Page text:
Terri, Great advice as always. Thank you!
How do you feel about a similar technique for classroom teaching (or seminar presentations)? I can envision a scenario where an instructor could produce three different presentations, one with just slides, one with slides and notes, and one with slides and speaker notes. In the presentation, the speaker would work from the deck which has the speaker notes, the attendees would have the deck with space for taking notes, and the handout would be the deck with the additional notes. It means a bit more paper, but it allows for dynamite presentation slides without the downside of everyone reading notes during the presentation.
Another option might be to have the slides with note taking options on one page, and additional notes on the back. That still runs the risk of people turning pages to read.
In a similar vein, when you do a presentation and a handout, do you include the slides in the handout, or do you craft a separate document which relates to the slides but doesn’t necessarily correlate one to one?
I like the idea of getting people (including presenters) away from reading the screen or the notes, and I want to be able to accomplish that and still provide attendees with all the information.
I find it amusing that the initial intent of PPT presentations is to minimize/summarize the information which is being presented on screen, and the result has been for people (myself included) to try to cram all that information onto a set of presentation slides! Shows how much we have to learn.
Tom, I believe this works great in a classroom setting and I believe all 3 options you discuss work. In my MBA teaching, I upload the files to the shared drive, so we don’t waste paper, but they are available as print on demand.
Thanks for the tips. I have given hundreds of PowerPoint presentations and I am always looking to improve on them. One thing I found that seems to work is similar to Tip #2… I try to change my slides every 30 – 45 seconds. If I keep one slide on the screen too long I can see people lose interest. By keeping the slides moving they seem to focus more on what is being presented in front of them. Along with Tips 4 & 7 comes your voice! Be sure to have some excitement in your voice or you will lose your audience in a heartbeat! Thanks again.
Bud, Excellent adds! Thank you. Your comments about using and engaged voice are so important. Thanks for joining the conversation.
Great tips Karin.
I’d add for those times where a bullet list is helpful, like some forms of technical training, the new company values, your summary, and so on; consider having your bullet points appear one at a time, then grey-out on next click.
Having your list appear all at once will distract the audience and greying out the previous point helps them focus on your current point.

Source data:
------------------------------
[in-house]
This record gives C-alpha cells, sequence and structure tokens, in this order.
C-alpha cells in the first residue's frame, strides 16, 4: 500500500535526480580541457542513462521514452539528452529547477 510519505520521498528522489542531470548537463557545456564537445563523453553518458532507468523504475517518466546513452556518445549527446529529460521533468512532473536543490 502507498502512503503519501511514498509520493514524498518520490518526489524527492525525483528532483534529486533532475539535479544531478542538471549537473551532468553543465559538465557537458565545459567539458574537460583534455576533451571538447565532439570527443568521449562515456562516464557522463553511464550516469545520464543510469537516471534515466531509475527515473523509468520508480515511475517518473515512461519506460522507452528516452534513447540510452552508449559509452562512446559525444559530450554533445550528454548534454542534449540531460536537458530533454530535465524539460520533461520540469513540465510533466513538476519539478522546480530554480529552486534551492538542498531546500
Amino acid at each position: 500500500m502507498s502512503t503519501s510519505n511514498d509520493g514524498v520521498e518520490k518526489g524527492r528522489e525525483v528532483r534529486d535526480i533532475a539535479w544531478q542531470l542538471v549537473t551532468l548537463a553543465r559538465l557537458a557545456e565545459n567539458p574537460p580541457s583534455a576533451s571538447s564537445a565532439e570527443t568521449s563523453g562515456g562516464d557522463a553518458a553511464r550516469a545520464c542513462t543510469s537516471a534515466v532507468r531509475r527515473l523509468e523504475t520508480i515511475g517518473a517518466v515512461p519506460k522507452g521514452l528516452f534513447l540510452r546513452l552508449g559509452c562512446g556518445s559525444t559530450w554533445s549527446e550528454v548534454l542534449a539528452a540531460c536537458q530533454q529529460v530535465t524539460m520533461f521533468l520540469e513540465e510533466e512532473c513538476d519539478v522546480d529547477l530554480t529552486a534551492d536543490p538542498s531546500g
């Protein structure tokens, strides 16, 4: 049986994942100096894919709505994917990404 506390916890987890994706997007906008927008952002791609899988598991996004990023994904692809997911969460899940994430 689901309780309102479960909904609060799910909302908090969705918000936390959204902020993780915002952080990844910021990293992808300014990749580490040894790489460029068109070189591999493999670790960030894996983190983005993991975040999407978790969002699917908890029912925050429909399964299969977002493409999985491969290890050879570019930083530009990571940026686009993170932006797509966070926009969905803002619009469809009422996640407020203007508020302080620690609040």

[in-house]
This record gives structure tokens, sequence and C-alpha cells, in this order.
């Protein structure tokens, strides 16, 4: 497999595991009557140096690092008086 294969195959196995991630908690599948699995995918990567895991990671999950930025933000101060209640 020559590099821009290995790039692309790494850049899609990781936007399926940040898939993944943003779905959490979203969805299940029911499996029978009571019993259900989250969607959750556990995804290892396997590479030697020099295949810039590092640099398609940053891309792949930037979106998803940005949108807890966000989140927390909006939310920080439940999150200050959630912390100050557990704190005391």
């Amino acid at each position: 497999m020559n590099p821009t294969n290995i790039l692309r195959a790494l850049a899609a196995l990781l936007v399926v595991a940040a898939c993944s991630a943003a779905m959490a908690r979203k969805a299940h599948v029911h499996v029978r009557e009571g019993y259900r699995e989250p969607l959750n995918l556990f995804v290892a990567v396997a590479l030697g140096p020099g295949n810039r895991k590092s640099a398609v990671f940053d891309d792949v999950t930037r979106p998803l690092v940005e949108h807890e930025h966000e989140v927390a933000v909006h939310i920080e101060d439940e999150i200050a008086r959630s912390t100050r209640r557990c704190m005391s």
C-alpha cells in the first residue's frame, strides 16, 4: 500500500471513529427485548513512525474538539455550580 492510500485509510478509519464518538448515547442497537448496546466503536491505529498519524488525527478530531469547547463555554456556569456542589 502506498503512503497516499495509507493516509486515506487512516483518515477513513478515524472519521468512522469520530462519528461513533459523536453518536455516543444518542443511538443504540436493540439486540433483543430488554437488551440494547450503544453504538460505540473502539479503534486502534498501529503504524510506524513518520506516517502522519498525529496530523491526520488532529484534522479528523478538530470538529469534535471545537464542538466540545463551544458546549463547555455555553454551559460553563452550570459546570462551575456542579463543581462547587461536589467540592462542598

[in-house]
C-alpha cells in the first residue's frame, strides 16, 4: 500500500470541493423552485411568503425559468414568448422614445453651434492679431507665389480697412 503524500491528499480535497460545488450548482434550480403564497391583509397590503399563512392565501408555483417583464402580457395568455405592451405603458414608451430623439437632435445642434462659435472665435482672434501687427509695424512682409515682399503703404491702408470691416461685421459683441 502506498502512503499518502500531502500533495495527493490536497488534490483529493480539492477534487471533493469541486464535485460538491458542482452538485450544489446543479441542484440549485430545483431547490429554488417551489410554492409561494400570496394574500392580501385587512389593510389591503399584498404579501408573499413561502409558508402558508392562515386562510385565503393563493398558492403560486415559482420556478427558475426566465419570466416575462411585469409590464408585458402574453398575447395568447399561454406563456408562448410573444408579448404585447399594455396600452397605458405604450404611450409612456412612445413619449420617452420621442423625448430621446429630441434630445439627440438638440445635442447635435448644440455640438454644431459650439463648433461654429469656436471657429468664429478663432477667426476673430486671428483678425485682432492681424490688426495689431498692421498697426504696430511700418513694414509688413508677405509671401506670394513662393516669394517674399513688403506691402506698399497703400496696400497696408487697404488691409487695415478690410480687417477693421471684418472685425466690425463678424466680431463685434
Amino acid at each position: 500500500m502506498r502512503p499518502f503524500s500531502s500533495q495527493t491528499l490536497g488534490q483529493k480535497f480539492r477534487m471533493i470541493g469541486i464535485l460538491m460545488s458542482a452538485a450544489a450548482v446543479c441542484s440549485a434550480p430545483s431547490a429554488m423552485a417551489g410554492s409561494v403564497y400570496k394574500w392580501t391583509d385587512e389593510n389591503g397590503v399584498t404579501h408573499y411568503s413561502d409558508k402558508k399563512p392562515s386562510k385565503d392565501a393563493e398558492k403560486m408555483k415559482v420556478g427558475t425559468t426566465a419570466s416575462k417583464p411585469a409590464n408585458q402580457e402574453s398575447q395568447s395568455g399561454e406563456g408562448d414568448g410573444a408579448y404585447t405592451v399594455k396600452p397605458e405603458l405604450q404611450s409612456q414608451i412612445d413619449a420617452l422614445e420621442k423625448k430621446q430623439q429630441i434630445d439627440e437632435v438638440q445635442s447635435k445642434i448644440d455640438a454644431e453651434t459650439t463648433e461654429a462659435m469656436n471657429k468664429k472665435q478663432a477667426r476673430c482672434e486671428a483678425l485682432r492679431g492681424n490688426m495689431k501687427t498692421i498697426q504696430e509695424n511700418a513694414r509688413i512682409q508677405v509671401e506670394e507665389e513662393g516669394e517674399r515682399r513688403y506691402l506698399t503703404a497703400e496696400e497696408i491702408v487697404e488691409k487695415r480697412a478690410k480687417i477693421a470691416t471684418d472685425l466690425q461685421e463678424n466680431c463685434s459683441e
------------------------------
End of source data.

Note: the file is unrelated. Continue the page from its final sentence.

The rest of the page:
Using bullets (only when helpful!) will also keep your slide count down.
Also, forget the flashy animated fly-in’s, and of course sound effects are just another distraction.
Final pro-tip for bullets (only when helpful!) if you have more than say 4, put a full-stop (period) at the end of the last point. This lets you know its the last point on the page. This is handy if you haven’t committed the whole presentation to memory and can’t remember if another point is going to appear when you next click.
Remember, bullets, only when helpful!
Microsoft has some great photos in their free online clip-art, just try to find one you have never seen before.
Your organisation may also have a collection of licensed images that you can access.
If its a client presentation, they may have a collection you could access with permission if you felt it appropriate, and they may just appreciate you asking.
Remember to follow any rules they have on how logos, fonts, images etc are to be displayed.
For this last point I’m thinking clients or partners where their staff will see the deck, or you are preparing the deck for them to later distribute.
Dallas, Just excellent. Thanks for adding all this. Spoken from a guy who clearly knows 😉 Namaste.
Great ideas. I have used PPT for many years and have always left or emailed the full presentation. I recently started using a different leave-behind document and success has followed. A simple one page recap and call to action and a place for them to sign the contract.
Andy, Awesome! Thanks so much for sharing your approach.
Want to discuss about Workplace environment how to develop the programme.
I’d love to talk with you. Please send me an email at [email protected] and perhaps we can Skype. Thanks.
Fabulous article Karin. Just wanted to leave you a quick comment that this comes at the perfect time for me as I am designing a presentation for educators. LOVE all the ideas! Just wanted to say THANK YOU! Will be sharing in my community!